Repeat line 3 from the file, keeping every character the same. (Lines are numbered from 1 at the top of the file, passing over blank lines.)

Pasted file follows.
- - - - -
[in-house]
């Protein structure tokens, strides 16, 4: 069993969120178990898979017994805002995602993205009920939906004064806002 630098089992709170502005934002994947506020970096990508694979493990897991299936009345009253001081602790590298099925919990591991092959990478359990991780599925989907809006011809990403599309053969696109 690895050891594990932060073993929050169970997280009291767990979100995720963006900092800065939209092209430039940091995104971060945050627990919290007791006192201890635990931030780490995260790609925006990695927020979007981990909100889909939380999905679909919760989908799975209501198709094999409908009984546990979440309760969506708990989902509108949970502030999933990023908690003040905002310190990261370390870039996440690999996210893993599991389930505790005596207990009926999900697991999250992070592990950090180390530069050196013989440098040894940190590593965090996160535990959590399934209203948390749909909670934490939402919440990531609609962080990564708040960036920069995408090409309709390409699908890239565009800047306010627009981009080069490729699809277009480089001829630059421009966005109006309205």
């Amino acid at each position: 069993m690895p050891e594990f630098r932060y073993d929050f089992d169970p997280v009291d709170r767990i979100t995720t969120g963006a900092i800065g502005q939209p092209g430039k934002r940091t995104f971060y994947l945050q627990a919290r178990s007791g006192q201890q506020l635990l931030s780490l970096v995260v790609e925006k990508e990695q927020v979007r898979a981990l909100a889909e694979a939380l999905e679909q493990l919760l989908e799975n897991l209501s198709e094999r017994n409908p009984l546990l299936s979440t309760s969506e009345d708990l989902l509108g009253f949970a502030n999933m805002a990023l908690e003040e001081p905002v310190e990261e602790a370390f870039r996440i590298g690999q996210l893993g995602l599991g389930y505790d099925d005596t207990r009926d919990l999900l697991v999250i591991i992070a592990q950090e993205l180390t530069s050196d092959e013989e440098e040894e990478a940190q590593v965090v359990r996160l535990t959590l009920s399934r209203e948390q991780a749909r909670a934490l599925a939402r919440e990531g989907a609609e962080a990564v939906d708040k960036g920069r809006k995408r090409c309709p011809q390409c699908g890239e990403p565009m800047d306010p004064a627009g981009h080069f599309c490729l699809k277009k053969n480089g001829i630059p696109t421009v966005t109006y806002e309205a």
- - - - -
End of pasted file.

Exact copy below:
């Amino acid at each position: 069993m690895p050891e594990f630098r932060y073993d929050f089992d169970p997280v009291d709170r767990i979100t995720t969120g963006a900092i800065g502005q939209p092209g430039k934002r940091t995104f971060y994947l945050q627990a919290r178990s007791g006192q201890q506020l635990l931030s780490l970096v995260v790609e925006k990508e990695q927020v979007r898979a981990l909100a889909e694979a939380l999905e679909q493990l919760l989908e799975n897991l209501s198709e094999r017994n409908p009984l546990l299936s979440t309760s969506e009345d708990l989902l509108g009253f949970a502030n999933m805002a990023l908690e003040e001081p905002v310190e990261e602790a370390f870039r996440i590298g690999q996210l893993g995602l599991g389930y505790d099925d005596t207990r009926d919990l999900l697991v999250i591991i992070a592990q950090e993205l180390t530069s050196d092959e013989e440098e040894e990478a940190q590593v965090v359990r996160l535990t959590l009920s399934r209203e948390q991780a749909r909670a934490l599925a939402r919440e990531g989907a609609e962080a990564v939906d708040k960036g920069r809006k995408r090409c309709p011809q390409c699908g890239e990403p565009m800047d306010p004064a627009g981009h080069f599309c490729l699809k277009k053969n480089g001829i630059p696109t421009v966005t109006y806002e309205a």